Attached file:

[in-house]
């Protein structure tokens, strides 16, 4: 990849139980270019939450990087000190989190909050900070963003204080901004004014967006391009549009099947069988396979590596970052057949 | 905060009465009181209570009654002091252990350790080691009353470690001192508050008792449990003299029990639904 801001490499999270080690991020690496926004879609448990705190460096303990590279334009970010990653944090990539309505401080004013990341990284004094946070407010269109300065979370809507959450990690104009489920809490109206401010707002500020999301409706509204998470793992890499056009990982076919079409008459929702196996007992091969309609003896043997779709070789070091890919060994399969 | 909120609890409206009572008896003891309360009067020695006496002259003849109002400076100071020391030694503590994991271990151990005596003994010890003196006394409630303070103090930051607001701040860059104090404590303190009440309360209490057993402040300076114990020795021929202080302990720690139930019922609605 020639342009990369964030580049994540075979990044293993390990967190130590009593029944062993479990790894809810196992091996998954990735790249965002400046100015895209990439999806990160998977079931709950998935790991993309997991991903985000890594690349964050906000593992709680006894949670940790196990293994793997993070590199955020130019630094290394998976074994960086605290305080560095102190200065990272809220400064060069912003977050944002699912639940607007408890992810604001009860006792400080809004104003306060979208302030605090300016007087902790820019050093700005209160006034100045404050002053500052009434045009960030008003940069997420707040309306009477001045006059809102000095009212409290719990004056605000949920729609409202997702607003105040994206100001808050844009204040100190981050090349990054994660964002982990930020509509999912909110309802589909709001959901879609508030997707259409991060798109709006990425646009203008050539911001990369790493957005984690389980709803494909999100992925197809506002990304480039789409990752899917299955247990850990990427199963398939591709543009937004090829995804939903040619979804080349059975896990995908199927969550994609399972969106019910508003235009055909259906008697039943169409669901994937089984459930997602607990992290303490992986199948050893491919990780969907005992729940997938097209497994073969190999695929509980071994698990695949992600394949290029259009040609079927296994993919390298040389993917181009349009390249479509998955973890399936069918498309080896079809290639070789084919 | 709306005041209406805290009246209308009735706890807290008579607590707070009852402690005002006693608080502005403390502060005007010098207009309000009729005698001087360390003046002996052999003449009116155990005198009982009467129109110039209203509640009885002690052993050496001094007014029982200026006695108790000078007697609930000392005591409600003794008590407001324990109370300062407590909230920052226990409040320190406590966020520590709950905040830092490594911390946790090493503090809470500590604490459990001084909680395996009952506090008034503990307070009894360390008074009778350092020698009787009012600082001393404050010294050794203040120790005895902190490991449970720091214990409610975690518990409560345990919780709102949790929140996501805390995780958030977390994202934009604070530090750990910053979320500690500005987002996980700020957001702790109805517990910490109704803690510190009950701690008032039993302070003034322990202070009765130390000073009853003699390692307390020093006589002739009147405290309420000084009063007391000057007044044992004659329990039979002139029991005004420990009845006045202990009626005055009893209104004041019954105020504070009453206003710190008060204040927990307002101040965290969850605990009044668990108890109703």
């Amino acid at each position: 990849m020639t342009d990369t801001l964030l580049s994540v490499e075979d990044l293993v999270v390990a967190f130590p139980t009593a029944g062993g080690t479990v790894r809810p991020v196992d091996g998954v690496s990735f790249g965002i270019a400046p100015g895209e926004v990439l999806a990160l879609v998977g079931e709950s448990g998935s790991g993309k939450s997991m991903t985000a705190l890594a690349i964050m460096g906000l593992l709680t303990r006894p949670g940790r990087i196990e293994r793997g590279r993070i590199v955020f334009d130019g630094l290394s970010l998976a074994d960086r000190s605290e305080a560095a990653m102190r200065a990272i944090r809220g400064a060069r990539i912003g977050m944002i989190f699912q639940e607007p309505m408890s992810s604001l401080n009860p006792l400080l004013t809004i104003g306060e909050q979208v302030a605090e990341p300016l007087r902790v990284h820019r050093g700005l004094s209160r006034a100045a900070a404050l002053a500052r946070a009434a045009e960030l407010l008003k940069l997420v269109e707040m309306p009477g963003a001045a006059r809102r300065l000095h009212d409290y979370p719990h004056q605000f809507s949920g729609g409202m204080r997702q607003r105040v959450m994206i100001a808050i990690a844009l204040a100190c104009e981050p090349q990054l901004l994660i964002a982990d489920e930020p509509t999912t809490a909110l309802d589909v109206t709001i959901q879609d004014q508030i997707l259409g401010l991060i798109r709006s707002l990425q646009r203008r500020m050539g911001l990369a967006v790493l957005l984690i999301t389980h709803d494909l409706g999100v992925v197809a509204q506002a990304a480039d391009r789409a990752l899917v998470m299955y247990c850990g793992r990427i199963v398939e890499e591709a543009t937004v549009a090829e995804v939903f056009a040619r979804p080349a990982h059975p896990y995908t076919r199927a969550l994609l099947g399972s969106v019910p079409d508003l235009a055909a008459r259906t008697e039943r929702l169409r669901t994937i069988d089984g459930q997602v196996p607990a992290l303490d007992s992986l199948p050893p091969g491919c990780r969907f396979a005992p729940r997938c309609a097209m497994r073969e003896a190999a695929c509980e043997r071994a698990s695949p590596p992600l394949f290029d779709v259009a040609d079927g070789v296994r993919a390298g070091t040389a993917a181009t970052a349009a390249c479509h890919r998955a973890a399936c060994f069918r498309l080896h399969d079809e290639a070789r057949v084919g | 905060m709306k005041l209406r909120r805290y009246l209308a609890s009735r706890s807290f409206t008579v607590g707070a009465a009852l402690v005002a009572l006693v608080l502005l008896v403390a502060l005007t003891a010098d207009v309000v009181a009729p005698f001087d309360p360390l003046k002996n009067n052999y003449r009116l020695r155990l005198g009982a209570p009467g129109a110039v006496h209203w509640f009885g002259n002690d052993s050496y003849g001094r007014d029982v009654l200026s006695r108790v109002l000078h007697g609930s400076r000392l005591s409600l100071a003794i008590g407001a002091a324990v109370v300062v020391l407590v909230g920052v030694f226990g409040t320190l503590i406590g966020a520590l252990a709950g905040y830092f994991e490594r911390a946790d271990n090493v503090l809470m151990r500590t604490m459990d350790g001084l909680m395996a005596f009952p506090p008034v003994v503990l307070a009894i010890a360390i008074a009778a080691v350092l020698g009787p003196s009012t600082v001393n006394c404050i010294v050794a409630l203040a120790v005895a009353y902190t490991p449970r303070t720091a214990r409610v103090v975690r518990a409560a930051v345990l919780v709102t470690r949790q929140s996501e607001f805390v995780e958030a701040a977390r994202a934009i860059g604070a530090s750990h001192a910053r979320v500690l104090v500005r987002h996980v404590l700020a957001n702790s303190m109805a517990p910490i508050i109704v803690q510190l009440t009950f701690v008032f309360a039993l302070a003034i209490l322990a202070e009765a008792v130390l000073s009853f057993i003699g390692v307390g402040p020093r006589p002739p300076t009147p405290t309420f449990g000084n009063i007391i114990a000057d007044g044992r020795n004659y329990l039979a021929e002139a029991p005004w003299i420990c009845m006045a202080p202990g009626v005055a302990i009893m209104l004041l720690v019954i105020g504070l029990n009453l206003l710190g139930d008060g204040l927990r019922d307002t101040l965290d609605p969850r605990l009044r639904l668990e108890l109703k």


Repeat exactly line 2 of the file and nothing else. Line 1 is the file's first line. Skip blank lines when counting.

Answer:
């Protein structure tokens, strides 16, 4: 990849139980270019939450990087000190989190909050900070963003204080901004004014967006391009549009099947069988396979590596970052057949 | 905060009465009181209570009654002091252990350790080691009353470690001192508050008792449990003299029990639904 801001490499999270080690991020690496926004879609448990705190460096303990590279334009970010990653944090990539309505401080004013990341990284004094946070407010269109300065979370809507959450990690104009489920809490109206401010707002500020999301409706509204998470793992890499056009990982076919079409008459929702196996007992091969309609003896043997779709070789070091890919060994399969 | 909120609890409206009572008896003891309360009067020695006496002259003849109002400076100071020391030694503590994991271990151990005596003994010890003196006394409630303070103090930051607001701040860059104090404590303190009440309360209490057993402040300076114990020795021929202080302990720690139930019922609605 020639342009990369964030580049994540075979990044293993390990967190130590009593029944062993479990790894809810196992091996998954990735790249965002400046100015895209990439999806990160998977079931709950998935790991993309997991991903985000890594690349964050906000593992709680006894949670940790196990293994793997993070590199955020130019630094290394998976074994960086605290305080560095102190200065990272809220400064060069912003977050944002699912639940607007408890992810604001009860006792400080809004104003306060979208302030605090300016007087902790820019050093700005209160006034100045404050002053500052009434045009960030008003940069997420707040309306009477001045006059809102000095009212409290719990004056605000949920729609409202997702607003105040994206100001808050844009204040100190981050090349990054994660964002982990930020509509999912909110309802589909709001959901879609508030997707259409991060798109709006990425646009203008050539911001990369790493957005984690389980709803494909999100992925197809506002990304480039789409990752899917299955247990850990990427199963398939591709543009937004090829995804939903040619979804080349059975896990995908199927969550994609399972969106019910508003235009055909259906008697039943169409669901994937089984459930997602607990992290303490992986199948050893491919990780969907005992729940997938097209497994073969190999695929509980071994698990695949992600394949290029259009040609079927296994993919390298040389993917181009349009390249479509998955973890399936069918498309080896079809290639070789084919 | 709306005041209406805290009246209308009735706890807290008579607590707070009852402690005002006693608080502005403390502060005007010098207009309000009729005698001087360390003046002996052999003449009116155990005198009982009467129109110039209203509640009885002690052993050496001094007014029982200026006695108790000078007697609930000392005591409600003794008590407001324990109370300062407590909230920052226990409040320190406590966020520590709950905040830092490594911390946790090493503090809470500590604490459990001084909680395996009952506090008034503990307070009894360390008074009778350092020698009787009012600082001393404050010294050794203040120790005895902190490991449970720091214990409610975690518990409560345990919780709102949790929140996501805390995780958030977390994202934009604070530090750990910053979320500690500005987002996980700020957001702790109805517990910490109704803690510190009950701690008032039993302070003034322990202070009765130390000073009853003699390692307390020093006589002739009147405290309420000084009063007391000057007044044992004659329990039979002139029991005004420990009845006045202990009626005055009893209104004041019954105020504070009453206003710190008060204040927990307002101040965290969850605990009044668990108890109703």